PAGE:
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ABS274 - Sociocultural approaches for fostering a collaborative literacy pipeline: A telling case of an audio library project by preadolescents for younger peers

1.3 Learning, knowledge and agency
11:40 AM, Tuesday 29 Aug 2017 (20 minutes)
Midday Meal   12:00 PM to 01:30 PM (1 hour 30 minutes)
Sociocultural approaches to literacy studies provide insightful frames for exploring and understanding the importance of social practices for knowledge building as well as identity development across time. Viewing literacy as a set of culturally and historically embedded practices, we investigated how a community-based literacy project served as an anchor to create a culture of collaboration and learning among the participating youth. The Audio Library Project was designed to support preadolescent students’ (ages 10-11) engagement in literacy activities framed with a community-based purpose (i.e., reading and reviewing science texts and modifying such texts for younger peers) and provide opportunities to develop leadership skills (i.e., using acquired knowledge to create learning opportunities for younger peers). As such, the Audio Library Project evolved from the participating individuals' developing interests, multiple roles, as well as mediating tools integrated into and across activities (i.e., reading/modifying texts and audio-recording). Using the CHAT framework as our ontological foundation, our exploration involved a systematic, multi-layered record collection and analytical approaches, including a discourse analysis of moment-to-moment interactions. Preliminary findings revealed that collaborative activities supported the development of new understandings and strengthened literacy skills. Further, preadolescent students demonstrated greater agency through their collaborative actions and participatory roles while co-constructing, re-constructing, and distributing knowledge for younger peers. Such transformations and activity-based outcomes (e.g., the creation of an audio library for younger peers) became a new resource for other collective activities (peer mentoring) and further provided opportunities for the participants to reimagine their roles within and contributions to the community.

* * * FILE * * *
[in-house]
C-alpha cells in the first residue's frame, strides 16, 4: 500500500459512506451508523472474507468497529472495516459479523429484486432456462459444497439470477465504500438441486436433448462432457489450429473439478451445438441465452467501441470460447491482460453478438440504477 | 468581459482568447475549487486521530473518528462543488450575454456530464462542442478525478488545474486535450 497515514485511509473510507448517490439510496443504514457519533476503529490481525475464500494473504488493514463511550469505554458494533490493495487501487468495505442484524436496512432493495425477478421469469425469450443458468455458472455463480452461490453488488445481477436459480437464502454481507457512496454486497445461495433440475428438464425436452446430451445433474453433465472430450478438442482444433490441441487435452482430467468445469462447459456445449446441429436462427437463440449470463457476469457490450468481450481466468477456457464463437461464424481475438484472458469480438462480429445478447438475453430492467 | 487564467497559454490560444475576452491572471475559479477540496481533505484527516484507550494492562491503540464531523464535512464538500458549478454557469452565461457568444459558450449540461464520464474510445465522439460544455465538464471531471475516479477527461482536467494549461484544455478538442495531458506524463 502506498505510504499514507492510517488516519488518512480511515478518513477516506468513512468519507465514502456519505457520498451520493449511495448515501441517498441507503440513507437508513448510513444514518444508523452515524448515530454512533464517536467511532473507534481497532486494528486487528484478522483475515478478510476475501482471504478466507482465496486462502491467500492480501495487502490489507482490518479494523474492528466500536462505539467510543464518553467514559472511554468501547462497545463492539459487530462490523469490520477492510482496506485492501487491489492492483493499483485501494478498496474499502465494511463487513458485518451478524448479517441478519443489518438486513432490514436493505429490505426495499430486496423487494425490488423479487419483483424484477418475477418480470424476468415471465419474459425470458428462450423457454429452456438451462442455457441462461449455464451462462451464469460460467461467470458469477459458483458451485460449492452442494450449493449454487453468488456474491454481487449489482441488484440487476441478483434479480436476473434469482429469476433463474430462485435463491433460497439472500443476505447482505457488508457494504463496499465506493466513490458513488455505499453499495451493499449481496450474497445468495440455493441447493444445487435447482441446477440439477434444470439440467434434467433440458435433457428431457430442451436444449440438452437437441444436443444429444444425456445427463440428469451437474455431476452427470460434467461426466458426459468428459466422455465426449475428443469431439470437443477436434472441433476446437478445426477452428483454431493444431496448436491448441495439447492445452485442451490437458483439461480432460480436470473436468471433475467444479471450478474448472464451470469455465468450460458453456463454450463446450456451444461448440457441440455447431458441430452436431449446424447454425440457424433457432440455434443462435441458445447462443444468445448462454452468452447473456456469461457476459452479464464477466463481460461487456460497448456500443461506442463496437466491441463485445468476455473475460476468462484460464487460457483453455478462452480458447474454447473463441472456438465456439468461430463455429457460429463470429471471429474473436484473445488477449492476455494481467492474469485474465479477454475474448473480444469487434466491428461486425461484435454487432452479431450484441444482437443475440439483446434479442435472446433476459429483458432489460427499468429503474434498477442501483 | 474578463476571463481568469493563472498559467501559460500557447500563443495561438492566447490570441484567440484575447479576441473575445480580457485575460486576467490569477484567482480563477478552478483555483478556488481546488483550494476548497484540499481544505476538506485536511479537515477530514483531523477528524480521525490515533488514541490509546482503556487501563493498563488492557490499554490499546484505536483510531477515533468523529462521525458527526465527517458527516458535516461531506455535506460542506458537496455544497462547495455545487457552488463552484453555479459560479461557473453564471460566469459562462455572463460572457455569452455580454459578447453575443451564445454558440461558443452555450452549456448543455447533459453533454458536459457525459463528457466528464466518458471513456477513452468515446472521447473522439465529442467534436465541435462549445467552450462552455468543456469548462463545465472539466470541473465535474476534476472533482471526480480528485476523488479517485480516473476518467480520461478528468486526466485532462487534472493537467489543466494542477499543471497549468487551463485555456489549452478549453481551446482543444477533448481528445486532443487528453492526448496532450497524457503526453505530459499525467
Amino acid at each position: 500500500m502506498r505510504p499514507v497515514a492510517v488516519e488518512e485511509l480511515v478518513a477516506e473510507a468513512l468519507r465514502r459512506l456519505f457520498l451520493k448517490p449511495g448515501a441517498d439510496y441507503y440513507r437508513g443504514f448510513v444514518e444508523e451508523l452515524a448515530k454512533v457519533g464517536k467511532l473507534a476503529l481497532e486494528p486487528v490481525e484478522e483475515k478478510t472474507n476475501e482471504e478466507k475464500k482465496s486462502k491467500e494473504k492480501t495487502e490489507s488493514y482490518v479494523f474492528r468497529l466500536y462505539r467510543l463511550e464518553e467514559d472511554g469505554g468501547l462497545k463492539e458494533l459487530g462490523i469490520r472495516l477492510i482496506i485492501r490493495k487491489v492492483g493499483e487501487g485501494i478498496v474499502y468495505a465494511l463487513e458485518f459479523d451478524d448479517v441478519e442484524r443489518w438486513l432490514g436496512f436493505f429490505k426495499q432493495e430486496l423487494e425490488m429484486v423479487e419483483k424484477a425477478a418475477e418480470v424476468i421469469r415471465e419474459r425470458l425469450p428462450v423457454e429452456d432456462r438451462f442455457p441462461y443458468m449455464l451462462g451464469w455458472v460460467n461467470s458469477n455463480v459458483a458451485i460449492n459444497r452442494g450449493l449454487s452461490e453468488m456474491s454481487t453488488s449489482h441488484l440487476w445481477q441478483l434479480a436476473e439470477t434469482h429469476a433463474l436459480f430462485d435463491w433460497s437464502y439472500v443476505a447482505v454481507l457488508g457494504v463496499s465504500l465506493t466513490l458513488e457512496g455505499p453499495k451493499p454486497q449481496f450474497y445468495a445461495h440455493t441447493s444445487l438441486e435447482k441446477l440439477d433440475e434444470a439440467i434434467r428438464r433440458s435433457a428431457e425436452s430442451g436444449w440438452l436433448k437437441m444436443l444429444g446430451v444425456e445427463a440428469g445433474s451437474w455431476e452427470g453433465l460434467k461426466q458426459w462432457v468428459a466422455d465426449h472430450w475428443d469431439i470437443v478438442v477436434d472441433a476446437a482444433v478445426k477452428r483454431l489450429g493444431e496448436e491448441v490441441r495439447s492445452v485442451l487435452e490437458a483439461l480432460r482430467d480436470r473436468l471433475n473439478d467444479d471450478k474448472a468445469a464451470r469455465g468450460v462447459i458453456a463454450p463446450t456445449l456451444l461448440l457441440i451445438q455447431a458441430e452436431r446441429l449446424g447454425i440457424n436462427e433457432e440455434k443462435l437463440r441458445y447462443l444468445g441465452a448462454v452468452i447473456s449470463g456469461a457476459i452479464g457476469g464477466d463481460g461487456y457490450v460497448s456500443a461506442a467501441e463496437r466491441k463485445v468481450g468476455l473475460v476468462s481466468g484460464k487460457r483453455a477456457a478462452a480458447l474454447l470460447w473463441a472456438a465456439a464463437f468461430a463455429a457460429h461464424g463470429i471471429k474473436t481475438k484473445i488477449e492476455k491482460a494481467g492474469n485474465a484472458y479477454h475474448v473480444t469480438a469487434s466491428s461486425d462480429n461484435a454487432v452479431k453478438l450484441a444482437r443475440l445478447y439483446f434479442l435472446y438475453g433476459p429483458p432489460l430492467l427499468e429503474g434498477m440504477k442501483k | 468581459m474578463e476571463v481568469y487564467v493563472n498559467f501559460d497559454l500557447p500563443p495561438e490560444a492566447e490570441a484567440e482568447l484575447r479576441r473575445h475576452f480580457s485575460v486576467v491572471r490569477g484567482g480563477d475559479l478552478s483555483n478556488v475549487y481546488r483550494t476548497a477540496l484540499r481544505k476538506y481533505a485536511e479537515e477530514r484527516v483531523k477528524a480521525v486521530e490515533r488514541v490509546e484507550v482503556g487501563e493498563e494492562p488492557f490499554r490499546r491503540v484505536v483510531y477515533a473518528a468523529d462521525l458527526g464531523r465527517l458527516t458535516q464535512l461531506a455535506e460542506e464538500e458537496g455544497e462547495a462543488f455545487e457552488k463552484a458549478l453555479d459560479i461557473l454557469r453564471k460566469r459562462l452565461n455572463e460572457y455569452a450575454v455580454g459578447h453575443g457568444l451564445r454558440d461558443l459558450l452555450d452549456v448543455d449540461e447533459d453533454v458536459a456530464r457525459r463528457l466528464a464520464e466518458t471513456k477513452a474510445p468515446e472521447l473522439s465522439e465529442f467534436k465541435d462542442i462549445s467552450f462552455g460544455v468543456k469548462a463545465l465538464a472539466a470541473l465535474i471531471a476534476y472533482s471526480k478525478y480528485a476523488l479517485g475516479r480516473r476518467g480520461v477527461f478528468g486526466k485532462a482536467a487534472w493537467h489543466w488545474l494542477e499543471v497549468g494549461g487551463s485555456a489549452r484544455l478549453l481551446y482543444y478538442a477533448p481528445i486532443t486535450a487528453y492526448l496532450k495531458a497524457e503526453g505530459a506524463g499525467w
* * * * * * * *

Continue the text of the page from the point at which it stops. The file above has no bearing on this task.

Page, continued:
University of California, Santa Barbara
University of California, Santa Barbara
University of California, Santa Barbara
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